Justin Tucker's first and foremost goal is to help the Baltimore Ravens win games. It's something he accomplishes quite often.
But there's a certain stat that Tucker occasionally sneaks a peek at too.
Tucker and Cowboys kicker Dan Bailey rank as the most accurate and second-most accurate kickers in NFL history. Bailey tops the list at 90.4 percent. Tucker* *is second at 89.4 percent.
The two have flip-flopped before.
Tucker became the all-time leader during the 2014 season and held it until he missed one kick in Week 3 last season. Bailey overtook him. That's how narrow the margin is.
"I'd be lying to you if I said I haven't paid it attention," Tucker said, sitting in front of his locker this week.
"In the offseason, when that comes across my desk – which I don't have because I'm not a sportswriter – it's cool to know that I'm on that list."
When the two kickers shake hands and exchange pleasantries before the start of Sunday's game at AT&T Stadium, it will be a meeting of not only two of the best at their craft, but two of the leaders in a revolution of kicking success.
Over the past several years, kickers have become better than ever before.
This year, Tucker and Indianapolis Colts kicker Adam Vinatieri have yet to miss a kick, and we're more than halfway through the season. Tucker is 22-for-22 and Vinatieri is 19-for-19.
Vinatieri has made 44 straight kicks, which has set the all-time NFL record. Tucker's 29 straight splitting of the uprights is the second-longest active streak.
There are currently seven NFL kickers with success rates of 90 percent or above. In 2013, there was an NFL-record 11.
Compare that to a decade ago. In 2006, former Raven Matt Stover finished the year ranked atop the league with a 93.3 field-goal percentage. Only four kickers had a 90 percent success rate or better.
A decade before, in 1996, only one kicker, the Indianapolis Colts' Cary Blanchard, was at 90 percent or above (he was directly at 90 percent). Stover was 19-of-25 (76 percent).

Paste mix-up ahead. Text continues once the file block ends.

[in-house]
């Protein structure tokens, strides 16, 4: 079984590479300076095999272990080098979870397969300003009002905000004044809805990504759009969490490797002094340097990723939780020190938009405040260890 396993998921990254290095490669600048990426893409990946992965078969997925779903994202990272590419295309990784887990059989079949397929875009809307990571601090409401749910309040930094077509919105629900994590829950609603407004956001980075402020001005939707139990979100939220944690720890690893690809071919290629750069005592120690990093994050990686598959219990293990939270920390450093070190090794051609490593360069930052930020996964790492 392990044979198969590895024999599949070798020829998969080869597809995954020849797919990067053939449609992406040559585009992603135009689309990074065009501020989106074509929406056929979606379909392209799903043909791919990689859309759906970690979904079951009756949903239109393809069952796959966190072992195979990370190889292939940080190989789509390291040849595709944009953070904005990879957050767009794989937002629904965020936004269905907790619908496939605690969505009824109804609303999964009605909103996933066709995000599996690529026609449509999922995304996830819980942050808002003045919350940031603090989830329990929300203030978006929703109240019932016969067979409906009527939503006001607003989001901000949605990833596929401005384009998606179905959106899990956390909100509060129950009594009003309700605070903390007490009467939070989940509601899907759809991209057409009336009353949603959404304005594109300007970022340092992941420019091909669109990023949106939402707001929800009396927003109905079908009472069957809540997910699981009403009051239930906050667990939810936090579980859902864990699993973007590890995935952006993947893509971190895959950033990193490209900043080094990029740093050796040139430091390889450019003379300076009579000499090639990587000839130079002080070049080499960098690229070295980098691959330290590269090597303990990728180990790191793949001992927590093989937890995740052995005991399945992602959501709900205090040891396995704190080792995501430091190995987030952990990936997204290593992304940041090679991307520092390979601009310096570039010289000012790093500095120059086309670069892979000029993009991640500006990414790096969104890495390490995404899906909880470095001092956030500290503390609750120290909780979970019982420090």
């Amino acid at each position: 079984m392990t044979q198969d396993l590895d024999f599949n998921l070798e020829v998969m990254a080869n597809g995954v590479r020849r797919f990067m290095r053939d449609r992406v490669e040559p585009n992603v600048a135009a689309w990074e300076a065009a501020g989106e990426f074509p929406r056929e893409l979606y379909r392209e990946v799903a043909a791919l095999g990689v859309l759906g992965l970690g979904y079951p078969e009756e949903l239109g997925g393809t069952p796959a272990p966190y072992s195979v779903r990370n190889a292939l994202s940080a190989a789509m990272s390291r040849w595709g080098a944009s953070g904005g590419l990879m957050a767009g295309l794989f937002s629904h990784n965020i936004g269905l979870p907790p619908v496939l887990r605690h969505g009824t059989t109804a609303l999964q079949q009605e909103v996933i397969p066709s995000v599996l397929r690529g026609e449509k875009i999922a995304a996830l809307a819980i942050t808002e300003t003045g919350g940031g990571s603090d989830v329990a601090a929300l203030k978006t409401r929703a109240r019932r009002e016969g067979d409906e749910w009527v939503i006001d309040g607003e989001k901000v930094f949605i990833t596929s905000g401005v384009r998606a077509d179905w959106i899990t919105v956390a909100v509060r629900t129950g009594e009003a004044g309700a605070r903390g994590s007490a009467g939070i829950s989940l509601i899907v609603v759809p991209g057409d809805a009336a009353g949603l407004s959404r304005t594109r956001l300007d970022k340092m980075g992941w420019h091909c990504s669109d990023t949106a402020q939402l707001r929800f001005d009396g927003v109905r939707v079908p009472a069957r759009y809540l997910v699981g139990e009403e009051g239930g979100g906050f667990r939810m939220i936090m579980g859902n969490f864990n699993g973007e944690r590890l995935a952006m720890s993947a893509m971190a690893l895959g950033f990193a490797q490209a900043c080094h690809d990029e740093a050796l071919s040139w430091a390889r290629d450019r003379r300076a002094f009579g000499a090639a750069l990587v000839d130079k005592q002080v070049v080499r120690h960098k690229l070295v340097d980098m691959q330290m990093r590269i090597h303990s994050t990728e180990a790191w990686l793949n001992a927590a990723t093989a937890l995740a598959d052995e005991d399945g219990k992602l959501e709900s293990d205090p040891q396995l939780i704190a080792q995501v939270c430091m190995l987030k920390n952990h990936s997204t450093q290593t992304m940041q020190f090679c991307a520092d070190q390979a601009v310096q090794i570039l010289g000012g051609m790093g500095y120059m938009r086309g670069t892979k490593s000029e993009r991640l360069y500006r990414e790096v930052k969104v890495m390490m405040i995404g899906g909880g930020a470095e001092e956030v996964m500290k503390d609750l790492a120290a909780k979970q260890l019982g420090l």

So why have NFL kickers become so good?
Tucker has his own theories. He says the rest of the operation around the kicker – the long snap and the hold – have improved. Tucker has two of the best teammates in the business with* *2015 Pro Bowlers, long snapper Morgan Cox and punter/holder Sam Koch.
"Those 1.3 seconds are very slow for me because of those guys," Tucker said. "I think, if you look across the entire league, snappers have become more specialized. There's more attention to detail with any respective field-goal operation."
There's also the youth component. More kids are interested in kicking, leading to more early experience and more grooming.
"More kids playing football are taking up an interest in learning how to kick a football so they can get on the field," Tucker said. "Young players are maybe starting to recognize more than ever that games are won by kickers quite frequently. A lot of kids want to be that guy, and I think that's really cool."
Bailey is in his sixth season while Tucker is in his fifth. Both were undrafted when they entered the league, and they've only met a couple times. Tucker went to the 2013 Pro Bowl. Bailey went last year.
They both have big legs and have proven their clutch factor time and time again. If Sunday's game comes down to a kicking battle at the end, it's anybody's game.
"Everybody is a little different, but you see a lot of similarities in the two players," said Ravens Special Teams Coordinator Jerry Rosburg.
"They are both very good athletes. They both have good heads on their shoulders. You can see that they handle situations in football very well. They are both very skilled fundamentally. There is a reason why their numbers are what they are."